If you guessed, “Turn it off and turn it on again,” you’d be close! But not quite. I’m talking about something that is obvious to almost everybody but is sometimes forgotten by I.T. staff:

The most important guiding principle for doing I.T. work is the following:

Technology is inherently weird and unnatural.

We must never assume that any part of technology knowledge is universal. Not even using a mouse and keyboard. Yes, I do basically suppose most people know some things, but I am always prepared to discover that someone does not know something, because for 95% of tech this is far more likely. Therefore:

There is no such thing as “user error.”

I don’t mean that people never make mistakes. They do. But my point is that this is not people’s fault and, as a rule, people are not to blame for technology mishaps.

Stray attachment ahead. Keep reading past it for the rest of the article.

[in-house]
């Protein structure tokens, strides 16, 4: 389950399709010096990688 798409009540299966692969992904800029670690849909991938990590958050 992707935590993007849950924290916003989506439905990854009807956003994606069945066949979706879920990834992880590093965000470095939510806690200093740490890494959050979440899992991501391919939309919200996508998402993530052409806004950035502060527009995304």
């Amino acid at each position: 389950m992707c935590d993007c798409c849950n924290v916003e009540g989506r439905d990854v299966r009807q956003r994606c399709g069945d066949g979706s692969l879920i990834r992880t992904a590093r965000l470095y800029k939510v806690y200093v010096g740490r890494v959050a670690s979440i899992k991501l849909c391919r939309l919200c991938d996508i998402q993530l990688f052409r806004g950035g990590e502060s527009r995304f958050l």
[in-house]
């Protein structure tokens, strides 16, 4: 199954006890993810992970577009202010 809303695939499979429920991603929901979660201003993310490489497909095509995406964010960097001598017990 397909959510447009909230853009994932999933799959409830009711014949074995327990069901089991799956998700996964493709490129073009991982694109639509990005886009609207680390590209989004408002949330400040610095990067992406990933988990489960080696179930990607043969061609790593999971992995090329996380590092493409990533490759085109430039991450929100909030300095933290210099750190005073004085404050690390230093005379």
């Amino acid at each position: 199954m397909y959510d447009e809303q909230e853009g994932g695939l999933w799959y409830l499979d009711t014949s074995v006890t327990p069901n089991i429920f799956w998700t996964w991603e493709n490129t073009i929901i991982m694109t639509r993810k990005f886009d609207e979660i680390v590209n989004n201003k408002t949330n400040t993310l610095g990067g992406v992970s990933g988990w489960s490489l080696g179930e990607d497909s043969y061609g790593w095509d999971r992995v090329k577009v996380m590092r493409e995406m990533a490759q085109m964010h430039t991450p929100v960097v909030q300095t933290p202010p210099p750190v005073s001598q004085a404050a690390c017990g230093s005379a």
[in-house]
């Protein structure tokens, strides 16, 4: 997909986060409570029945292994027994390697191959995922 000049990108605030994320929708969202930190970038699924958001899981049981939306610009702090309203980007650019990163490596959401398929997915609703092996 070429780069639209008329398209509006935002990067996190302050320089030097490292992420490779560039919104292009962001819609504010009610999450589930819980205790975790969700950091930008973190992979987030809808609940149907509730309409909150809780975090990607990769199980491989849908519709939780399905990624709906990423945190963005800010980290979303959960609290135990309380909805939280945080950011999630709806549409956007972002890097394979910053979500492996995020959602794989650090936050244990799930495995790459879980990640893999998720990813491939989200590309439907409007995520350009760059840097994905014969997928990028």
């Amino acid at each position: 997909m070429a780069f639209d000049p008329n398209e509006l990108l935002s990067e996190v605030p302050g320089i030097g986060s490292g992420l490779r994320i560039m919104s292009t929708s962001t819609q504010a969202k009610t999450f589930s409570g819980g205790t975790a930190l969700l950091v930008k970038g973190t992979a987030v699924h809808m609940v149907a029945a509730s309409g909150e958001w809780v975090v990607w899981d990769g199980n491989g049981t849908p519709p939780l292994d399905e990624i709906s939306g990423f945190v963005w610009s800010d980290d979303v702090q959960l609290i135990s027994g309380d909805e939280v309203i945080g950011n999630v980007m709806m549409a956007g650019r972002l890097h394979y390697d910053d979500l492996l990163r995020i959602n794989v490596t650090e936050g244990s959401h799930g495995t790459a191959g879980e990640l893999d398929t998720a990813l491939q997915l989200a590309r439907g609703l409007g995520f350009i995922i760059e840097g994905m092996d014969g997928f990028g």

Each of us has experienced the shame of being made to feel stupid for not knowing something we should. You know “The Look” – the one that says, “Wow, how did you get this far without learning ___________.” Maybe there are times when The Look is warranted (I use it, privately, when people do not signal when changing lanes). But I propose that The Look simply does not belong in the world of technology.

I joke sometimes that a professional’s ability to operate a projector is inversely proportionate to the number of advanced degrees they’ve earned. And to be sure, that’s a valuable skill for public speakers! But there is actually quite a lot of knowledge that goes into being prepared for every possible digital display situation–knowledge that can’t be taken for granted in anybody, far less someone who earned their first college degree before the Internet.

So that’s all, no snazzy tips in this post, just letting you all know that I vow to abide by The Most Fundamental Rule of I.T.. Thank you for your patience.